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Canceled on Saturday, the takeoff of the NASA rocket to the Moon will not be retried quickly

<p>Nasa’s SLS rocket on its launch pad after the cancellation of the launch on September 3, 2022 at Kennedy Space Center (Florida)</p>
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<p class=The takeoff of NASA’s new mega-rocket to the Moon will not be able to be attempted again in the coming days, after its cancellation at the last moment on Saturday for the second time in a week, a setback which postpones the effective launch of the American program to return to the Moon, Artemis.

The period currently allowing a launch, determined by the positions of the Earth and the Moon, ends on Tuesday, but a possibility of liftoff by then “is no longer on the table”, a press conference said. Jim Free, associate administrator at NASA, without announcing a possible new date for the moment.

The next periods for a launch are from September 19 to October 4, then from October 17 to 31.

Fifty years after the last Apollo mission, the new Artemis flagship program should make it possible to establish a lasting human presence on the Moon, then allowing it to be used as a springboard to Mars.

After a first failed attempt on Monday, the launch of the first Artemis 1 test mission, without an astronaut on board, was this time scheduled for Saturday at 2:17 p.m. local time (6:17 p.m. GMT), with a two-hour firing window, from the Kennedy Space Center. , in Florida.

But NASA teams failed to solve a fuel leak problem, which started during the filling operations of the rocket tanks. Shortly after 11 a.m., launch director Charlie Blackwell-Thompson made the decision to cancel.

Shortly before 6 a.m. local time, she gave the go-ahead to begin filling the rocket’s tanks with its cryogenic fuel — ultra-cold liquid hydrogen and oxygen.

<p>Descriptive diagram of NASA’s Orion capsule, which as part of the American Artemis program will transport astronauts to the Moon and bring them back to Earth</p>
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<p class=But around 7:15 a.m., a leak was detected at the foot of the rocket, at the level of the pipe through which the highly flammable liquid hydrogen passes to the tank. Despite several attempts, it could not be repaired.

The leak was described as “big” by Mike Sarafin, in charge of the mission at NASA.

On Monday, during a first attempt, the launch was also canceled at the last moment due to technical problems, including a similar leak that could be overcome.

Canceling the takeoff “is absolutely the right decision” to take in the event of a leak, astronaut Victor Glover, present on the spot, reacted to journalists on Saturday. With these repeated tests, which make it possible to better understand this new vehicle, “people’s confidence should increase, not decrease”, he argued.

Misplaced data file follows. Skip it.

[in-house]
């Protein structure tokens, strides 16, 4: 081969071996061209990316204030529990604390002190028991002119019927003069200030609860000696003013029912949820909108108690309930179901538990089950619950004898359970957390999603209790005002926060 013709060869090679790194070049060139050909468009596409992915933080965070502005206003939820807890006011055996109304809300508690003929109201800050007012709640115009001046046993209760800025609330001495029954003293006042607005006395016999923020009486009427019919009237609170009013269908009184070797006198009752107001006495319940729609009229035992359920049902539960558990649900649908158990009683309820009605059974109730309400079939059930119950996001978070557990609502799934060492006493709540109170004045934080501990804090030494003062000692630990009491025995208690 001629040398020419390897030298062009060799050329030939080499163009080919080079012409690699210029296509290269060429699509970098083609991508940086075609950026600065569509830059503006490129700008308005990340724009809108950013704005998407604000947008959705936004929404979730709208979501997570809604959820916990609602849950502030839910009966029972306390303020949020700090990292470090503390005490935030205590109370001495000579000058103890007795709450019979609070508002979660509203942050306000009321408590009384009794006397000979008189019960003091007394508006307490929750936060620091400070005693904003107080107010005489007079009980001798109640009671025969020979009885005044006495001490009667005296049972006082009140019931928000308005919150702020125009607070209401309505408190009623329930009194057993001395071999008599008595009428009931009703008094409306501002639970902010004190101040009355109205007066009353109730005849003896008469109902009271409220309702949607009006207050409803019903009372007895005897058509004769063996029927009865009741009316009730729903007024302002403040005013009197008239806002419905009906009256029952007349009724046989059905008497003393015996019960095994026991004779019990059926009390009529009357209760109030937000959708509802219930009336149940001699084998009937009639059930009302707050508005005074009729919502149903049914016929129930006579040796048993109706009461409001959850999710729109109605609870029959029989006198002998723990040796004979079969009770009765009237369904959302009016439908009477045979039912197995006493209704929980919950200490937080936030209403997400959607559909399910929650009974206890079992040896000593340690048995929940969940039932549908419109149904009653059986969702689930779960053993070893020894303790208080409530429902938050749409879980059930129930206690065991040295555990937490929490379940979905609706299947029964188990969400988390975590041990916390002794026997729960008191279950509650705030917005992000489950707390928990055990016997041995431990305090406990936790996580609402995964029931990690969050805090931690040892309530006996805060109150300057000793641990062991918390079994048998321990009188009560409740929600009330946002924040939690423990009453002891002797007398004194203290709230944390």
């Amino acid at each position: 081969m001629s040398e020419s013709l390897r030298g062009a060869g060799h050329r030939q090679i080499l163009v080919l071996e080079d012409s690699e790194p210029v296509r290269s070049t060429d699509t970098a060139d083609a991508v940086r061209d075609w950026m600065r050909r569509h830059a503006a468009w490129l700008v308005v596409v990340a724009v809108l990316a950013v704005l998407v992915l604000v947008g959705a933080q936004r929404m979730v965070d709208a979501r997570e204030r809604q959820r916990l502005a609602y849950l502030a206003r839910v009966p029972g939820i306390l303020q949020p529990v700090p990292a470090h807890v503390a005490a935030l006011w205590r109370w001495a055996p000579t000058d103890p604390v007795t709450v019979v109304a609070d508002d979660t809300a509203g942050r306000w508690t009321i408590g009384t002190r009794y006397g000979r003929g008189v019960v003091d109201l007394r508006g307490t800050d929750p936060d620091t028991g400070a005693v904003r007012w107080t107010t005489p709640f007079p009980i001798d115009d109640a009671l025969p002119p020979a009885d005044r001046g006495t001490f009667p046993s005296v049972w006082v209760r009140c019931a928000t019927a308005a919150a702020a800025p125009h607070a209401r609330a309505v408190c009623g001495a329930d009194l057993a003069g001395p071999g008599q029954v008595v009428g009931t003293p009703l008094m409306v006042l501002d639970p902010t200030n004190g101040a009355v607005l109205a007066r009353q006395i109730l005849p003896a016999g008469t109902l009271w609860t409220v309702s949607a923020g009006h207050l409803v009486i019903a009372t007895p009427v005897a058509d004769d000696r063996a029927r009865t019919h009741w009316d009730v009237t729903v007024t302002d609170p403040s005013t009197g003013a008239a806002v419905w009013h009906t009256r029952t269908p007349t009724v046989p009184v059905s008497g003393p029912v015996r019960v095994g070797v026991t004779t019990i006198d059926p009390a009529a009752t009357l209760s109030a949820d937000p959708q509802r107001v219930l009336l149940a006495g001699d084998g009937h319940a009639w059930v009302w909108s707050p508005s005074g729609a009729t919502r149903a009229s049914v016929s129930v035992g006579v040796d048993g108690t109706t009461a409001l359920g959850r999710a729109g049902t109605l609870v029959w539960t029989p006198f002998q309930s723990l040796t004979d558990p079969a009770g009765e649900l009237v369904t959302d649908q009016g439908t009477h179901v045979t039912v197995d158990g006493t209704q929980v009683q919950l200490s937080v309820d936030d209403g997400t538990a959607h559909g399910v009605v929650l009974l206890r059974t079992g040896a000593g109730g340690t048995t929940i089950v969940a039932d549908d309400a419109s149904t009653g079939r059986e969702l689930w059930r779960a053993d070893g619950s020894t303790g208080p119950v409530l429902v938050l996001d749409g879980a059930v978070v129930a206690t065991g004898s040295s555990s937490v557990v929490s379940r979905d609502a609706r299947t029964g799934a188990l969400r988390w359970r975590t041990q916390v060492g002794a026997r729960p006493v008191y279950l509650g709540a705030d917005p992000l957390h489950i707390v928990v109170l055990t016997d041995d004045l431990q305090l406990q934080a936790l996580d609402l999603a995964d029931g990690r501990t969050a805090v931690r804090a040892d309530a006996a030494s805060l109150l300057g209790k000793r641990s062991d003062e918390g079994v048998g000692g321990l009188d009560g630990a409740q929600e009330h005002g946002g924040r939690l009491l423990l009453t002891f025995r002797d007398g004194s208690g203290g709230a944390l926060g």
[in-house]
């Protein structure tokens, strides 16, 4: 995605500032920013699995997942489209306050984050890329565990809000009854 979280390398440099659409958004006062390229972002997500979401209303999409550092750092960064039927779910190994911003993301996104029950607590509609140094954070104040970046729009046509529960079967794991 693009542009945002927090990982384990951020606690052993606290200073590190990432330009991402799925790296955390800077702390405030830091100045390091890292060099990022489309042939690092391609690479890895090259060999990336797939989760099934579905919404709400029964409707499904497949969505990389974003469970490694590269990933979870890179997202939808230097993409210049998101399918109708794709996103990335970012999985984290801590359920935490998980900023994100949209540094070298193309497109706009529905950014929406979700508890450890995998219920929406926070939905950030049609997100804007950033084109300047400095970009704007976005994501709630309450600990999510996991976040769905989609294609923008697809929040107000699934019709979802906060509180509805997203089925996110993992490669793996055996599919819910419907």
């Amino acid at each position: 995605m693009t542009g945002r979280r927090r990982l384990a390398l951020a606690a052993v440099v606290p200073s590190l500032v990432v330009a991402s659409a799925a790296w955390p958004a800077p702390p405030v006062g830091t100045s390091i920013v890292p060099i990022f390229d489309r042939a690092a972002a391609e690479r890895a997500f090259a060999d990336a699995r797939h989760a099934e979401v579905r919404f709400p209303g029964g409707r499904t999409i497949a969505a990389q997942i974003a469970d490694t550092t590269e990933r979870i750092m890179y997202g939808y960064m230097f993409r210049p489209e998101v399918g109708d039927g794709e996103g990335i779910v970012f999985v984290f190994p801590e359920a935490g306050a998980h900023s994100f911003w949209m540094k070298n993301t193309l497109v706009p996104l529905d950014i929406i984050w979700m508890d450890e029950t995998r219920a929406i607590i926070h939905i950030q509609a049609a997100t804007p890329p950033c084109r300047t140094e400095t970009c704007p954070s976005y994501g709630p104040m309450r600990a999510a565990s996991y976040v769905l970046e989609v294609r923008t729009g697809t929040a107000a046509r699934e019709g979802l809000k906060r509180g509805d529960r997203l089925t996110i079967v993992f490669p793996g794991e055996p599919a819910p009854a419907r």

– Six weeks in space –

The orange and white SLS rocket, which has never flown before, has been in development for more than a decade to become the most powerful in the world.

Artemis 1 should make it possible to verify that the Orion capsule, at the top of the rocket, is safe to transport astronauts in the future.

Thanks to this new vessel, the American space agency intends to reconnect with distant human exploration, the Moon being 1,000 times further away than the International Space Station.

<p>Nasa’s new SLS rocket, with the unmanned Orion capsule on top, on September 2, 2022 before takeoff for the Artemis 1 mission</p>
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<p class=The trip is expected to last about six weeks in total. Orion will venture up to 64,000 kilometers behind the Moon, farther than any other habitable spacecraft so far.

The main purpose of Artemis 1 is to test the capsule’s heat shield, the largest ever built. On its return to the Earth’s atmosphere, it will have to withstand a speed of 40,000 km/h and a temperature half as hot as that of the surface of the Sun.

In total, the ship must travel some 2.1 million kilometers until it lands in the Pacific Ocean.

– Moon landing in 2025 –

The complete success of the mission would be a relief for NASA, which originally counted on a first launch in 2017 for SLS, and will have invested by the end of 2025 more than 90 billion dollars in its new lunar program, according to a public audit.

The name Artemis was chosen after a female figure, the twin sister of the Greek god Apollo — echoing the Apollo program, which sent only white men to the lunar surface, between 1969 and 1972.

<p>Main aspects of the American Artemis program</p>
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<p class=This time, NASA wants to allow the first person of color and the first woman to walk on the Moon.

The next mission, Artemis 2, will carry astronauts to the Moon in 2024, without landing there. This honor will be reserved for the crew of Artemis 3, in 2025 at the earliest. NASA then wants to launch about one mission per year.

It will then be a question of building a space station in lunar orbit, baptized Gateway, and a base on the surface of the Moon.

There, NASA wants to test the technologies necessary to send the first humans for a round trip to Mars. Such a trip, which would last several years, could be attempted towards the end of the 2030s.